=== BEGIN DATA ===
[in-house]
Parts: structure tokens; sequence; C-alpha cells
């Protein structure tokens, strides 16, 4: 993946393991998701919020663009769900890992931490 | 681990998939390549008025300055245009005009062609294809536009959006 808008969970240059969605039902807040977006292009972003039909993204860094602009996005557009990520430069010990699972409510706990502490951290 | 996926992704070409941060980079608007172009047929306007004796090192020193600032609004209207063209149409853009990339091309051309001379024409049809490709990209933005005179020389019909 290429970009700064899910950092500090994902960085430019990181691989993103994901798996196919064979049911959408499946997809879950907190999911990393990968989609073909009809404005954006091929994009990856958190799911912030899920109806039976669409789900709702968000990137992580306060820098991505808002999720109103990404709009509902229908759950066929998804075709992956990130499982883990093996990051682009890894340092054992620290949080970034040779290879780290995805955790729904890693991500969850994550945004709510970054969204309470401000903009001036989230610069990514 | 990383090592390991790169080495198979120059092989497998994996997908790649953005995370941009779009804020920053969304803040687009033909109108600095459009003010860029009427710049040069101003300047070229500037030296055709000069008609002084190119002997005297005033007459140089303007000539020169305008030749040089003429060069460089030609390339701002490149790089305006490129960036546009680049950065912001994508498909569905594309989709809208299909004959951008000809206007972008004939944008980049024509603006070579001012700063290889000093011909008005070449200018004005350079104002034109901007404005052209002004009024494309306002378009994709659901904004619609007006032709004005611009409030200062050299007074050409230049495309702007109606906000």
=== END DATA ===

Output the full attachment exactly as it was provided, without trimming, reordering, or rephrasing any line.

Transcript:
[in-house]
Parts: structure tokens; sequence; C-alpha cells
């Protein structure tokens, strides 16, 4: 993946393991998701919020663009769900890992931490 | 681990998939390549008025300055245009005009062609294809536009959006 808008969970240059969605039902807040977006292009972003039909993204860094602009996005557009990520430069010990699972409510706990502490951290 | 996926992704070409941060980079608007172009047929306007004796090192020193600032609004209207063209149409853009990339091309051309001379024409049809490709990209933005005179020389019909 290429970009700064899910950092500090994902960085430019990181691989993103994901798996196919064979049911959408499946997809879950907190999911990393990968989609073909009809404005954006091929994009990856958190799911912030899920109806039976669409789900709702968000990137992580306060820098991505808002999720109103990404709009509902229908759950066929998804075709992956990130499982883990093996990051682009890894340092054992620290949080970034040779290879780290995805955790729904890693991500969850994550945004709510970054969204309470401000903009001036989230610069990514 | 990383090592390991790169080495198979120059092989497998994996997908790649953005995370941009779009804020920053969304803040687009033909109108600095459009003010860029009427710049040069101003300047070229500037030296055709000069008609002084190119002997005297005033007459140089303007000539020169305008030749040089003429060069460089030609390339701002490149790089305006490129960036546009680049950065912001994508498909569905594309989709809208299909004959951008000809206007972008004939944008980049024509603006070579001012700063290889000093011909008005070449200018004005350079104002034109901007404005052209002004009024494309306002378009994709659901904004619609007006032709004005611009409030200062050299007074050409230049495309702007109606906000």